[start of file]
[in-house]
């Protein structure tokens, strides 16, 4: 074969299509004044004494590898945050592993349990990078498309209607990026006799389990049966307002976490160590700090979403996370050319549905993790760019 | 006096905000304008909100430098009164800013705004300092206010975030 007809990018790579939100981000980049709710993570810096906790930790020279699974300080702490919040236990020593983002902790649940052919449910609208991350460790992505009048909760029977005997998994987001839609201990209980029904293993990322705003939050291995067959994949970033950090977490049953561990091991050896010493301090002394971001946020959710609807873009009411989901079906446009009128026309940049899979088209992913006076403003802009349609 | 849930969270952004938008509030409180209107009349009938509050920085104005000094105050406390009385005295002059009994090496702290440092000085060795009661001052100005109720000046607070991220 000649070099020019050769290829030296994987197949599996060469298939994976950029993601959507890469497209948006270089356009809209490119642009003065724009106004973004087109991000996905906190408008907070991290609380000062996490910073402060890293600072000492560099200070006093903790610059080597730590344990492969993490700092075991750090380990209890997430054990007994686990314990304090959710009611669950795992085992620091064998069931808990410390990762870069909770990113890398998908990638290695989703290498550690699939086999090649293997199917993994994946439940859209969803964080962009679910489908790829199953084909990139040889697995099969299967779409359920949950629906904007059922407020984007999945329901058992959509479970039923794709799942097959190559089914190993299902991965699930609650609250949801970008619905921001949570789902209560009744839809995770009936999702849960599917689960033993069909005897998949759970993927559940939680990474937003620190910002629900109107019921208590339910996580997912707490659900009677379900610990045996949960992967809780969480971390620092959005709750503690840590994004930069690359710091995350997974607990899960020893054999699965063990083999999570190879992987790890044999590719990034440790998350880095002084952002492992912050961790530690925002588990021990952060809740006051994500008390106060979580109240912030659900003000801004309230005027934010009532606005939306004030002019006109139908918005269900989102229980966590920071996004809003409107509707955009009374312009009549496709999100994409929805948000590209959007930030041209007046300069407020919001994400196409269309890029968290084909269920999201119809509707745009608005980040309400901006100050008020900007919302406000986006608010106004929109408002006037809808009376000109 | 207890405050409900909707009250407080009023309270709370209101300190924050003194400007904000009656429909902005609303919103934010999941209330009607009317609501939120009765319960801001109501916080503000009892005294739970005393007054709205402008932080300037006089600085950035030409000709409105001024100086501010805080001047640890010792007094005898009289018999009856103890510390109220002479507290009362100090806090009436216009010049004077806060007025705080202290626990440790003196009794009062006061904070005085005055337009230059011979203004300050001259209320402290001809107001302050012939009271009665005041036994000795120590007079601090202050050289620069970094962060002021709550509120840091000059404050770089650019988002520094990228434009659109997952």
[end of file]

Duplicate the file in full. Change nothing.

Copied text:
[in-house]
């Protein structure tokens, strides 16, 4: 074969299509004044004494590898945050592993349990990078498309209607990026006799389990049966307002976490160590700090979403996370050319549905993790760019 | 006096905000304008909100430098009164800013705004300092206010975030 007809990018790579939100981000980049709710993570810096906790930790020279699974300080702490919040236990020593983002902790649940052919449910609208991350460790992505009048909760029977005997998994987001839609201990209980029904293993990322705003939050291995067959994949970033950090977490049953561990091991050896010493301090002394971001946020959710609807873009009411989901079906446009009128026309940049899979088209992913006076403003802009349609 | 849930969270952004938008509030409180209107009349009938509050920085104005000094105050406390009385005295002059009994090496702290440092000085060795009661001052100005109720000046607070991220 000649070099020019050769290829030296994987197949599996060469298939994976950029993601959507890469497209948006270089356009809209490119642009003065724009106004973004087109991000996905906190408008907070991290609380000062996490910073402060890293600072000492560099200070006093903790610059080597730590344990492969993490700092075991750090380990209890997430054990007994686990314990304090959710009611669950795992085992620091064998069931808990410390990762870069909770990113890398998908990638290695989703290498550690699939086999090649293997199917993994994946439940859209969803964080962009679910489908790829199953084909990139040889697995099969299967779409359920949950629906904007059922407020984007999945329901058992959509479970039923794709799942097959190559089914190993299902991965699930609650609250949801970008619905921001949570789902209560009744839809995770009936999702849960599917689960033993069909005897998949759970993927559940939680990474937003620190910002629900109107019921208590339910996580997912707490659900009677379900610990045996949960992967809780969480971390620092959005709750503690840590994004930069690359710091995350997974607990899960020893054999699965063990083999999570190879992987790890044999590719990034440790998350880095002084952002492992912050961790530690925002588990021990952060809740006051994500008390106060979580109240912030659900003000801004309230005027934010009532606005939306004030002019006109139908918005269900989102229980966590920071996004809003409107509707955009009374312009009549496709999100994409929805948000590209959007930030041209007046300069407020919001994400196409269309890029968290084909269920999201119809509707745009608005980040309400901006100050008020900007919302406000986006608010106004929109408002006037809808009376000109 | 207890405050409900909707009250407080009023309270709370209101300190924050003194400007904000009656429909902005609303919103934010999941209330009607009317609501939120009765319960801001109501916080503000009892005294739970005393007054709205402008932080300037006089600085950035030409000709409105001024100086501010805080001047640890010792007094005898009289018999009856103890510390109220002479507290009362100090806090009436216009010049004077806060007025705080202290626990440790003196009794009062006061904070005085005055337009230059011979203004300050001259209320402290001809107001302050012939009271009665005041036994000795120590007079601090202050050289620069970094962060002021709550509120840091000059404050770089650019988002520094990228434009659109997952």